As you read last week: The easiest way to get started should be through IBM’s SmartCloud Entry and Linux on z. Good idea but just one catch: in the spring, IBM SmartCloud entry for z, was still only a statement of direction: “IBM intends to update IBM SmartCloud Entry to support the System z platform…” The product apparently didn’t exist. Or did it? DancingDinosaur found a Starter kit of IBM SmartCloud Entry for IBM System z. Go figure. (2 years ago DancingDinosaur wrote that SmartCloud Entry for z was imminent based on an IBM announcement that was later pulled).

IBM just got back to DancingDinosaur with a clarification. It turns out IBM rebranded the product. The rebranded product family is now IBM Cloud Manager with OpenStack, announced in May. It provides support for the latest OpenStack operating system release, Icehouse, and full access to the complete core OpenStack API set to help clients ensure application portability and avoid vendor lock-in.

Most importantly to DancingDinosaur readers,  it unequivocally extends cloud management support to System z, in addition to Power Systems, PureFlex/Flex Systems, System x, or any other x86 environment. The new solution also supports IBM z/VM on System z, as well as PowerVC for PowerVM on Power Systems to add more scalability and security to Linux environments. As of this writing, the Starter kit for IBM SmartCloud Entry for IBM System z was still live at the link above but don’t expect it to stay up for long.

IBM goes on to explain that the rebranded product is built on the foundation of IBM SmartCloud Entry. It offers a modular, flexible design that enables rapid innovation, vendor interoperability, and faster time-to-value. According to IBM it is an easy-to-deploy, simple-to use-cloud management offering that can deliver improved private cloud and Service Provider solutions with features like security, automation, usage tracking metering, and multi-architecture management. You can access the technology through the OpenStack Marketplace here.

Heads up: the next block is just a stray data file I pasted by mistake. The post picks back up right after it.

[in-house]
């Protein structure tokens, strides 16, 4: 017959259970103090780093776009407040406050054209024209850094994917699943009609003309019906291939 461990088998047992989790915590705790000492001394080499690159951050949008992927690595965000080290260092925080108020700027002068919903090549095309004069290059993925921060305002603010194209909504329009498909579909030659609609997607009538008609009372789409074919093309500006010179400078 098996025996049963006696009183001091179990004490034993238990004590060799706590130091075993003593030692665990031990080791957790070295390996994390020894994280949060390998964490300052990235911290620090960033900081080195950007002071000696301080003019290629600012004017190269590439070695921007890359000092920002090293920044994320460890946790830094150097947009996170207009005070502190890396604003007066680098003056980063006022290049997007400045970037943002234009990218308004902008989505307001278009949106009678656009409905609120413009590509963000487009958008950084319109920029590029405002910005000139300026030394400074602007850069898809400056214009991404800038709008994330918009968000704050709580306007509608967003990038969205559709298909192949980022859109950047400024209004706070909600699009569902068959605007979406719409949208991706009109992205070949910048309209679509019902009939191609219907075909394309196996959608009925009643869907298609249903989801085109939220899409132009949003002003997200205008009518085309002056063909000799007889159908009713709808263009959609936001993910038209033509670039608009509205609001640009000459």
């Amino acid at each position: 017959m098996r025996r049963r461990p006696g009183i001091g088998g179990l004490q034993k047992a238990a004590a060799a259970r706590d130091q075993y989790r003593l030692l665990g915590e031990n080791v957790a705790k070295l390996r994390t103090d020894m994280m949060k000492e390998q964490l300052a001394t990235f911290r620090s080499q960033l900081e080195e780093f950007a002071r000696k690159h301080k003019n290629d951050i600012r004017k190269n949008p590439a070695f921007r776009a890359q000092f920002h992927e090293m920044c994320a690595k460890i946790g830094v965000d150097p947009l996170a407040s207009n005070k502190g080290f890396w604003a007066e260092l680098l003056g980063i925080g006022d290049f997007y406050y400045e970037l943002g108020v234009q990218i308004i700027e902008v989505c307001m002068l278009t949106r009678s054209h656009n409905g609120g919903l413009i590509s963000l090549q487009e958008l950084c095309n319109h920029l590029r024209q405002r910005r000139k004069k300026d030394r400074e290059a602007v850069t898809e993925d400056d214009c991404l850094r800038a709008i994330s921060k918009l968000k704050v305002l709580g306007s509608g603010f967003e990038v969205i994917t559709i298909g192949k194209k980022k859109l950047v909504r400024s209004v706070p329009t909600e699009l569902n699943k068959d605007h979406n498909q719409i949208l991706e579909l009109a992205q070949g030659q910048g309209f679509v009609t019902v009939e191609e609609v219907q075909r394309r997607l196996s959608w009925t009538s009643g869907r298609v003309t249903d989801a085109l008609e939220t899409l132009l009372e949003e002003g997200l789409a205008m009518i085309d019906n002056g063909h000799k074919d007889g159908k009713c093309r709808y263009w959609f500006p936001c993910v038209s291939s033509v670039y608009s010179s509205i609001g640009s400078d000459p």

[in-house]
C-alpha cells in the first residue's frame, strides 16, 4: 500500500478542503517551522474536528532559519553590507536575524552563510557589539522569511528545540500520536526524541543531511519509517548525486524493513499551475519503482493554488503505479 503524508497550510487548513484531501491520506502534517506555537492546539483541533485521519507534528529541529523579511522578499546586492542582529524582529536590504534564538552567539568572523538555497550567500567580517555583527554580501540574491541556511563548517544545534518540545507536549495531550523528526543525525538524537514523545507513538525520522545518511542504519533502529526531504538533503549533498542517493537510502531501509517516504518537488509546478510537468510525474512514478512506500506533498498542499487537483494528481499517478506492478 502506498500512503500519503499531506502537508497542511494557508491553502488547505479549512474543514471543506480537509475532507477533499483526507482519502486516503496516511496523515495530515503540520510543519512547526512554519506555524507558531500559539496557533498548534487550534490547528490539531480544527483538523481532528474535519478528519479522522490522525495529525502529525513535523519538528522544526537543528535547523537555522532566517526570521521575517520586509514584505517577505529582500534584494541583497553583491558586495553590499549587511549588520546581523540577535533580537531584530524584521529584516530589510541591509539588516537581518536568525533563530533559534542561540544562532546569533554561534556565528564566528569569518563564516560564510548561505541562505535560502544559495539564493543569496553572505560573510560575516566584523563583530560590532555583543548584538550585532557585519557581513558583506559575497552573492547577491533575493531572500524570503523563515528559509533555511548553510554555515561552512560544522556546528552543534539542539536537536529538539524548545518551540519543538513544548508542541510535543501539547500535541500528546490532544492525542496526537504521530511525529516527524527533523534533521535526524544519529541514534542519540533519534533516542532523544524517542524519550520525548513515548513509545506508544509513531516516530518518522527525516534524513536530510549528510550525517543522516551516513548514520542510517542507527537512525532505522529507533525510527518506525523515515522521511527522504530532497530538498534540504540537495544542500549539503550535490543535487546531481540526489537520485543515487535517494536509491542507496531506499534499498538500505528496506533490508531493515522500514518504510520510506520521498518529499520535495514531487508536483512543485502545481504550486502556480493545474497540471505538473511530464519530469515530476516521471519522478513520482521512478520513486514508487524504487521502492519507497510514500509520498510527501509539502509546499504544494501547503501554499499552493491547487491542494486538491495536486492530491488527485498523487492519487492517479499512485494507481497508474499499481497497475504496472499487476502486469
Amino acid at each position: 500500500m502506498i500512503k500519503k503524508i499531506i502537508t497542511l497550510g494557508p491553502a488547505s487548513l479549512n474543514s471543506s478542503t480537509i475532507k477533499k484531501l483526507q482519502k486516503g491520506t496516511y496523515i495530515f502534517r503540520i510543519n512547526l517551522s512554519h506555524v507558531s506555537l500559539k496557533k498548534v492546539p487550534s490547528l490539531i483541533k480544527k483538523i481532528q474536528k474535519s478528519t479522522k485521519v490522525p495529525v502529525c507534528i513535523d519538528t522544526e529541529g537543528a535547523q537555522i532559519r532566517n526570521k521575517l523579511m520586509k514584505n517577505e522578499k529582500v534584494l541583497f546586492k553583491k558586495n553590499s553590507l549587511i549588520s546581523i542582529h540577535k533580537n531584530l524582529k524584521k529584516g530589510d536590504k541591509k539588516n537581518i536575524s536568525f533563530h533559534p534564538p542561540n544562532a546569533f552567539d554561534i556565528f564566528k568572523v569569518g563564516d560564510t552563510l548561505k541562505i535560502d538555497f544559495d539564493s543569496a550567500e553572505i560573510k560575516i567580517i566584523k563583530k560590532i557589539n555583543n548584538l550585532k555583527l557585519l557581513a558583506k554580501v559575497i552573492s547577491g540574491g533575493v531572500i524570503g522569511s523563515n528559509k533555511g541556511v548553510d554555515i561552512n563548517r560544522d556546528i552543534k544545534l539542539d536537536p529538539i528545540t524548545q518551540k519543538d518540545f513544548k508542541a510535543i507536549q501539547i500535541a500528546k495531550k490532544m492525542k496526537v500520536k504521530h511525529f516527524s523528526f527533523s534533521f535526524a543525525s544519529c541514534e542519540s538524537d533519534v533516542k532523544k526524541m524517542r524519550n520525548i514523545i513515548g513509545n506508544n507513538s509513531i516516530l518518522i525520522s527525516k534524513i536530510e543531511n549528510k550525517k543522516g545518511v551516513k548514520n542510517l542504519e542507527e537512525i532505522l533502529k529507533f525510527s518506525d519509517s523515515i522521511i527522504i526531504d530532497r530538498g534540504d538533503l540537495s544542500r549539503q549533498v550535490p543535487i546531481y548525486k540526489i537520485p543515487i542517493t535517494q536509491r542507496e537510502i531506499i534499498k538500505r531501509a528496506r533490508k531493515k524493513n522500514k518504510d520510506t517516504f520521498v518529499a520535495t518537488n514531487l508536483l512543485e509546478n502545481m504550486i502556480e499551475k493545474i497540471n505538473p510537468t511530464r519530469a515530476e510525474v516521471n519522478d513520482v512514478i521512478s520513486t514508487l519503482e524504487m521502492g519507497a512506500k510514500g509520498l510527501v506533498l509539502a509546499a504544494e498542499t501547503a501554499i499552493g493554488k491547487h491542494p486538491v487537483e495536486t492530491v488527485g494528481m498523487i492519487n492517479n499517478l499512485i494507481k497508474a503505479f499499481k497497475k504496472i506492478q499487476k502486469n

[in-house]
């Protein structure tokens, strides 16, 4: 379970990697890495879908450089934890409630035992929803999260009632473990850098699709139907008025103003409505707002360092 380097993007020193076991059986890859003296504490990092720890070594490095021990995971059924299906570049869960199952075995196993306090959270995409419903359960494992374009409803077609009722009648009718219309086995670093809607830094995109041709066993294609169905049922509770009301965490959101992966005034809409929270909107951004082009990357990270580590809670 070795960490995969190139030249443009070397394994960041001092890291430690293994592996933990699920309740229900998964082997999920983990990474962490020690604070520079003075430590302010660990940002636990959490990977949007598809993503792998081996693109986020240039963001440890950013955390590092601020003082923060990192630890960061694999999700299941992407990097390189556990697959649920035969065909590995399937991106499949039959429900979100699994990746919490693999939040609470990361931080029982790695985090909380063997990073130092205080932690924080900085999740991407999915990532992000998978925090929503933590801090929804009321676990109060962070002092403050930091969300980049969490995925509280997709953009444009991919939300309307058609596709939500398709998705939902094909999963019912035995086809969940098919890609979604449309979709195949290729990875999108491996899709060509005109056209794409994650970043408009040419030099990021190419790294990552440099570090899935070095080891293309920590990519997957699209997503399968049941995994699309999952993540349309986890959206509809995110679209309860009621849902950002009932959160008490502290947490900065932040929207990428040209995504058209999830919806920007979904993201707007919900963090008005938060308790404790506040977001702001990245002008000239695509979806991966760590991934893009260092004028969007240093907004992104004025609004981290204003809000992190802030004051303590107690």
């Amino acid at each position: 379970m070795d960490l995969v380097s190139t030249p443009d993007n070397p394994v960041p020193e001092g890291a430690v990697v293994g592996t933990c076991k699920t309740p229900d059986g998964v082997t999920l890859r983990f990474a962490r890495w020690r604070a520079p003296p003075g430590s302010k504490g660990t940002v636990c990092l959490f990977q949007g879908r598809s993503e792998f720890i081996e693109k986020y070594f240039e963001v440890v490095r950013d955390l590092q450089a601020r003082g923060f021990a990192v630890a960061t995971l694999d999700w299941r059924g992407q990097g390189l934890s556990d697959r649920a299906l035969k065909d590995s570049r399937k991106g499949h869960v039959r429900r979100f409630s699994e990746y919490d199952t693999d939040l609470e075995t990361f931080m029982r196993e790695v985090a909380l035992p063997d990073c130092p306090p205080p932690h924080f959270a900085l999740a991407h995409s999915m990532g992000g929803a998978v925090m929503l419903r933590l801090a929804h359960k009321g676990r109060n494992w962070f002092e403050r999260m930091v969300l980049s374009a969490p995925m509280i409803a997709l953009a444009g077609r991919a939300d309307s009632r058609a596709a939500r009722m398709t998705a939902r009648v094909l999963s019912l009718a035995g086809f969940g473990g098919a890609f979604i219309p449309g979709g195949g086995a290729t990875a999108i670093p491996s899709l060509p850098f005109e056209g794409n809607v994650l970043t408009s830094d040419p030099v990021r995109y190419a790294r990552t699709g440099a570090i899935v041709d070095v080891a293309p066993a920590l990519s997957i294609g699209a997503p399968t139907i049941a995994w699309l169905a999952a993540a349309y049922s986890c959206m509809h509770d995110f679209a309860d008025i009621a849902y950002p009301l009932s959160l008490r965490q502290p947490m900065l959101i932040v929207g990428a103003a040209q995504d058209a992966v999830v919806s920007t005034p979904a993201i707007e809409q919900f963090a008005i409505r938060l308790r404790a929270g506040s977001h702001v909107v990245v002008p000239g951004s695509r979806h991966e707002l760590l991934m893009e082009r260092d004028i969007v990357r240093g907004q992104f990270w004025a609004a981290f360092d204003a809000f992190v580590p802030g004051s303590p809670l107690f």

Expect to hear more about the z, hybrid clouds, and OpenStack at IBM Enterprise 2014 this coming October in Las Vegas.

DancingDinosaur is Alan Radding. Follow on Twitter, @mainframeblog and at Technologywriter.com.

SoftLayer Direct Link Brings Hybrid Cloud to System z and Power

June 26, 2014

Back in February, IBM announced that SoftLayer was integrating IBM Power Systems into its cloud infrastructure, a move that promised to deliver a level and breadth of services beyond what has traditionally been available over the cloud. Combined with new services and tools announced at the same time, this would help organizations deploy hybrid and private cloud environments.

Back then IBM included the System z in the announcement as well by bolstering its System z cloud portfolio with IBM Wave for z/VM. IBM Wave promises to provide rapid insight into an organization’s virtualized infrastructure with intelligent visualization, simplified monitoring and unified management. Specifically, Wave helps the organization more easily manage large numbers of virtual machines.

Now it is June, the snow has finally melted and IBM’s SoftLayer is introducing Direct Link to the computing public. Direct Link had previously been available to only a select few customers. Direct Link, in effect, is a specialized content delivery network for creating hybrid clouds. Organizations would connect their private IT infrastructure to public cloud resources by going directly to the SoftLayer platform, which streamlines delivery over the network. Direct Link users avoid the need to traverse the public Internet.